Since the formation of the Premier League in 1992, Manchester United have dominated the landscape of modern day English football by winning 11 league titles in 18 seasons. In the first nine league seasons, United triumphed on a remarkable seven occasions, while in the nine subsequent, their level of success diminished, picking up four. While four titles is still an incredibly impressive return from Sir Alex Fergsuon, it also points towards a slight shift in power at the top of the English game.
United and England star Wayne Rooney believes the Premier League has become increasingly harder to win since he signed for the club in 2004, claiming last season was the most competitive he has ever had as a professional. Rooney confessed;
“I think the Premier League has got progressively harder to win. In previous seasons you might have had straightforward games where the top clubs could afford to rest players, but that’s not the case anymore.
Nowadays it’s hard to leave players out because every game is competitive and difficult. Last season was certainly the most competitive I’ve played in. Many of the top teams lost more games than you probably would expect.”
The statistics certainly appear to support Rooney’s views. Last season the top fop four sides lost a staggering 32 games between them, compared to 17 the season before and just 15 during the 07/08 season. This suggests the gap between the top sides and the rest of the league is reducing, with Tottenham Hotspur managing to break “The Big Four’s” dominance by replacing Liverpool in the Champions league positions last season. But why has the league become more competitive? The astronomical amount of money the Premier League generates certainly has a lot to do with it.
Mind-boggling broadcasting and sponsorship deals have created such vast wealth in the Premier League that most clubs can now afford to fund multi-million pound moves for the best available talent. Or if they don’t, they can easily borrow it from the banks who are more than willing to lend them the money in return for high-interest repayments. Manchester United’s dominance coincided with the formation of the Premier League, giving them a timely advantage over their rivals. United were at the top at the right time, and the increase in wealth brought through the Premier League and the Champions League helped consolidate their position as one of top sides in the country. The rest of the league is now starting to find the finances to match United’s and the club’s dominance at the top is being challenged. The Premier League is the richest in the world and is now being targeted by wealthy businessmen looking for a piece of the Premier League cash cow. The Premier League offers unrivalled financial opportunities and businessmen are clambering for their very own ready-made investment vehicle.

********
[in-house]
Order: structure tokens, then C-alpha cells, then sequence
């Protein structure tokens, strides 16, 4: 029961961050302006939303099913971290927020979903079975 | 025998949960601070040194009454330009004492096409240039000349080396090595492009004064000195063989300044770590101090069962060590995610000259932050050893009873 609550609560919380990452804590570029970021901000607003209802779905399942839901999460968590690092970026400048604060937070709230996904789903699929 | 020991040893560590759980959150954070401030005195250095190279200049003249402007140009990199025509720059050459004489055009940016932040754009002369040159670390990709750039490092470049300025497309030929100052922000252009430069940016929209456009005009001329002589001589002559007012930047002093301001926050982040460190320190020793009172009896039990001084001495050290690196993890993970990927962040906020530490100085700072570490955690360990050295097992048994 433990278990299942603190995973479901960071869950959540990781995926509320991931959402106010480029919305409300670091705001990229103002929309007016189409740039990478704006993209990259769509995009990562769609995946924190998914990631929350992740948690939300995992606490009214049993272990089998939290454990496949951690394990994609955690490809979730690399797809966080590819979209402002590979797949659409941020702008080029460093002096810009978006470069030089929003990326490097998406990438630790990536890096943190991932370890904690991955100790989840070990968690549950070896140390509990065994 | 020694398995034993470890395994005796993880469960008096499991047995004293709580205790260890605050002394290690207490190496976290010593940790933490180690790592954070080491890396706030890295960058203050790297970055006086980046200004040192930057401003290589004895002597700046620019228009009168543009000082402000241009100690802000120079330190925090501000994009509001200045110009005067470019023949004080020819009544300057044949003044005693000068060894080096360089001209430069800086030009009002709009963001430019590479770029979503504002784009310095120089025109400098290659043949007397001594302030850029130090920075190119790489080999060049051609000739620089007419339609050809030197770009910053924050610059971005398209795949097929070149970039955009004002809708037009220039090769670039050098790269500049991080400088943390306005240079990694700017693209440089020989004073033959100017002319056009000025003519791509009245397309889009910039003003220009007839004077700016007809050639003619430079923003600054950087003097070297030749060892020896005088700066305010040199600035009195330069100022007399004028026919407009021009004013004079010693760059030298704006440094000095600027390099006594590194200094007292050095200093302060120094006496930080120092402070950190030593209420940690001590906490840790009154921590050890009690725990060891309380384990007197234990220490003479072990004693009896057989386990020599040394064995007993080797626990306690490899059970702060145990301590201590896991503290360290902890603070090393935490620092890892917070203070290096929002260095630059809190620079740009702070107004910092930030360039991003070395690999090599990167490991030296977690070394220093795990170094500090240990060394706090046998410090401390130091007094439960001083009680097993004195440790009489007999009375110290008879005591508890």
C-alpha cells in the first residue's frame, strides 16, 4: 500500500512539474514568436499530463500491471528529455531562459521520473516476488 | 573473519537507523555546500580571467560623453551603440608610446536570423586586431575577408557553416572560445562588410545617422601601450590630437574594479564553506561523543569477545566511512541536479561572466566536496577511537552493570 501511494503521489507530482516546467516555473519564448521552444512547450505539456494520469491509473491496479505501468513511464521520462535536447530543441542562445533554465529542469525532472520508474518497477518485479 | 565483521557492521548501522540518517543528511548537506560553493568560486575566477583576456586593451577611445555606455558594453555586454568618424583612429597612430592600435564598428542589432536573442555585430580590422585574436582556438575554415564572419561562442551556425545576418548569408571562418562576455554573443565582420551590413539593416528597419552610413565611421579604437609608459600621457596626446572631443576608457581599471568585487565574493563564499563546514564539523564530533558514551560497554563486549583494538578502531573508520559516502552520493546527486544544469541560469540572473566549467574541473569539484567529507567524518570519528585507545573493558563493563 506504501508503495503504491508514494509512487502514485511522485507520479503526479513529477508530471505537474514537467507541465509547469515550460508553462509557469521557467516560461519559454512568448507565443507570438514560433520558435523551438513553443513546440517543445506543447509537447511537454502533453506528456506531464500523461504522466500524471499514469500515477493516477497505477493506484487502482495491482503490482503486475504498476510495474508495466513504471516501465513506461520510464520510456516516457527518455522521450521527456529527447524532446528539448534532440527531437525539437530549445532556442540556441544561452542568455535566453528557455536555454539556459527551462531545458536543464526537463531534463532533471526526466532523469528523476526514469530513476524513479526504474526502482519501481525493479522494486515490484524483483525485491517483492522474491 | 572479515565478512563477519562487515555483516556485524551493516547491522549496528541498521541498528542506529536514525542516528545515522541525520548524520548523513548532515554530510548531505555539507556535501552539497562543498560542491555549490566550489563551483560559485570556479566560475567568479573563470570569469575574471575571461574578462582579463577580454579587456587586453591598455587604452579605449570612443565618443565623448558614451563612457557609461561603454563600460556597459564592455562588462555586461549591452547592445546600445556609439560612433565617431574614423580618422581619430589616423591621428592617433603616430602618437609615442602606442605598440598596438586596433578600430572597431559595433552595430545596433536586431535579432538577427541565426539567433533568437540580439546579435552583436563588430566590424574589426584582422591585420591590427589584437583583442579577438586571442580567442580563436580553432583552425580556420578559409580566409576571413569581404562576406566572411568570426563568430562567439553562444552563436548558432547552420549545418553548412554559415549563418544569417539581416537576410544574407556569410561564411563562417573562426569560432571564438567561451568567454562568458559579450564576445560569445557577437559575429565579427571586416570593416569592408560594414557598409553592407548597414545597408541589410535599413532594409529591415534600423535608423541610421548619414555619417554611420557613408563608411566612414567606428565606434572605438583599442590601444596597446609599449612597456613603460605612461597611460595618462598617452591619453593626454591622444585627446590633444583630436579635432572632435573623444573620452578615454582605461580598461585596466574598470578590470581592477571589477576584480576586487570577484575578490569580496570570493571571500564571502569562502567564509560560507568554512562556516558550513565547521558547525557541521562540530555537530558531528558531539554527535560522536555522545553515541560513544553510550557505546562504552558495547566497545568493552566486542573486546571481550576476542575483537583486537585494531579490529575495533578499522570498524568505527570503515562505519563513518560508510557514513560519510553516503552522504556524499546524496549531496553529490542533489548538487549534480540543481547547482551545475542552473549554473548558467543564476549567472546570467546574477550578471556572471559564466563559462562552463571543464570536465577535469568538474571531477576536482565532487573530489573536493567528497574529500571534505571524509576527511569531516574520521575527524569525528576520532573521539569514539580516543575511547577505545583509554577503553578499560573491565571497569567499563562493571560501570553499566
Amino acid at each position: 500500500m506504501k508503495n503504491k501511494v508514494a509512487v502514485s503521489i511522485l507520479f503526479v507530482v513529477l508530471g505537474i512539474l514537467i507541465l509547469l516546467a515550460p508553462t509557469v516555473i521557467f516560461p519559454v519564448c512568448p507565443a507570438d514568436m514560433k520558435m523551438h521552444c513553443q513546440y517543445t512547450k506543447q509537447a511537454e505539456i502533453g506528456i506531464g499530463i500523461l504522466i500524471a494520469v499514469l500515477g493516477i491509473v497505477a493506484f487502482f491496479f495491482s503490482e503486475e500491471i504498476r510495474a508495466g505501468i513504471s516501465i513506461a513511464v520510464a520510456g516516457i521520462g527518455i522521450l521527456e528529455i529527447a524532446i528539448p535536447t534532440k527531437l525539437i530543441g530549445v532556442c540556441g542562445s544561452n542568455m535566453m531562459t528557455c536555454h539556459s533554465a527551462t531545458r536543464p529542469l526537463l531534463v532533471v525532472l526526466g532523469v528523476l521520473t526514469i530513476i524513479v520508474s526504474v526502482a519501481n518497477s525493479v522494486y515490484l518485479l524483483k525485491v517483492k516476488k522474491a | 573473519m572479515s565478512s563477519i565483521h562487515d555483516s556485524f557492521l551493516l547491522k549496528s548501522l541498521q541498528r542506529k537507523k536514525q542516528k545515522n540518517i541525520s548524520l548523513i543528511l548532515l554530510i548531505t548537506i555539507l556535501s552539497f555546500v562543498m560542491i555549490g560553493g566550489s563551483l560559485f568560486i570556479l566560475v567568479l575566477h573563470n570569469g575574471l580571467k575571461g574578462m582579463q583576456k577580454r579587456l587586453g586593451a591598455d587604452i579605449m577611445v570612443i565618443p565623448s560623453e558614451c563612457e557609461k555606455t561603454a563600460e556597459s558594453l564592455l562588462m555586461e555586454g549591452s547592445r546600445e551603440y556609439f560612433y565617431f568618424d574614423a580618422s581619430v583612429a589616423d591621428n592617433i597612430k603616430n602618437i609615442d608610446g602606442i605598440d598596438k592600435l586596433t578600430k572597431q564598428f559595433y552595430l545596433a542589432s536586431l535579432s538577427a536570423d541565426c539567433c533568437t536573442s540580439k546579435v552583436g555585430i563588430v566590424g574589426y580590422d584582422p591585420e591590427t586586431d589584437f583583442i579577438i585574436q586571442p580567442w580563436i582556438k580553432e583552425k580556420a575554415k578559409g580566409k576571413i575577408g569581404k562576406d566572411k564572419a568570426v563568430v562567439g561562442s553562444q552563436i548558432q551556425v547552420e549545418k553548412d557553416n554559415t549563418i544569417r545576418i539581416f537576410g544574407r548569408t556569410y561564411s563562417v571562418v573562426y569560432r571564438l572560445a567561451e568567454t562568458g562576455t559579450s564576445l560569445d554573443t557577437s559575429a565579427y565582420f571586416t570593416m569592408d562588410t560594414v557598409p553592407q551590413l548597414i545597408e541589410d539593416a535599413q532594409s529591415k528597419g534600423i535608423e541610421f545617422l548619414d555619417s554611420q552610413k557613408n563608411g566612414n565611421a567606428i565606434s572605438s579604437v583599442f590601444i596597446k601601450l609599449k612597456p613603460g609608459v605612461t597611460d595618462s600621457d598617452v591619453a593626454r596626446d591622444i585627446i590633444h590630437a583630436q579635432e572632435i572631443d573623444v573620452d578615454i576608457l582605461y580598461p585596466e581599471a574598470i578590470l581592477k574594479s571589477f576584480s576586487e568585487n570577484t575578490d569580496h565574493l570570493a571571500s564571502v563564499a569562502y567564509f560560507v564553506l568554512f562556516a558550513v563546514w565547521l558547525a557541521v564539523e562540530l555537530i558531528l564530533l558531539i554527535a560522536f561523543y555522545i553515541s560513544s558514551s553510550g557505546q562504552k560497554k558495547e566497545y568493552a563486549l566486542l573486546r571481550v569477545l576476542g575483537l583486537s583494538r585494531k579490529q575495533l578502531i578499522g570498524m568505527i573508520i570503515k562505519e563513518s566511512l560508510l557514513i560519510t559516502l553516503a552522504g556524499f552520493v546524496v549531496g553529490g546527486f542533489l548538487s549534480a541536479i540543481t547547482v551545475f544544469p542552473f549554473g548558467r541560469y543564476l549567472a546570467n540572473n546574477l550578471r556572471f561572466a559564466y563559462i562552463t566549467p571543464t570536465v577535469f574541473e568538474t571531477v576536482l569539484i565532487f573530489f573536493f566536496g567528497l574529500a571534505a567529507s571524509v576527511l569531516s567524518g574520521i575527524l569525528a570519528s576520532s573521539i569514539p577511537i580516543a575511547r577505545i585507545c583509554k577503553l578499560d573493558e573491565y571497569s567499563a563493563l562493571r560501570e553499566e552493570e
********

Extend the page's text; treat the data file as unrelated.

Clubs challenging at the top now have ridiculously wealthy owners who can back their plans in the transfer market by signing the world’s best players. Wealthy owners gave both Blackburn Rovers and Chelsea the resources to challenge United at the top and there will be more teams looking for similar investment in the future. City are now the richest club in the world and will be a real threat to United’s longstanding dominance over the next few years. Liverpool could also soon be able to call upon a bottomless pit of money should Chinese businessman Kenny Huang’s proposed takeover bid go through.
Last season produced one of the most exciting title races in recent history. However with Manchester United, Chelsea and Arsenal all struggling to put a run of results together to pull away in the title race, the quality of the league’s top teams were questioned. While you could argue the top sides were not as ruthless as in previous years, dropping points in games you would normally expect them to win; you must give credit to the rest of the teams in the league. Chelsea won the title with the lowest points tally seen in the last five years with 86, suggesting the teams that make up the rest of the league are becoming a lot more competitive. Where traditionally you would mostly have two sides competing against each other, next season you could have up to six sides competing for the title.
The rest of the league’s clubs will soon be forced to find major investors if they are to continue to compete at the top level. Millionaires are being replaced by billionaires and to be competitive in today’s market you need to have money. Investment is changing the face of English football and Manchester United face tough challenges ahead if they are to continue to dominate for the next 20 years.
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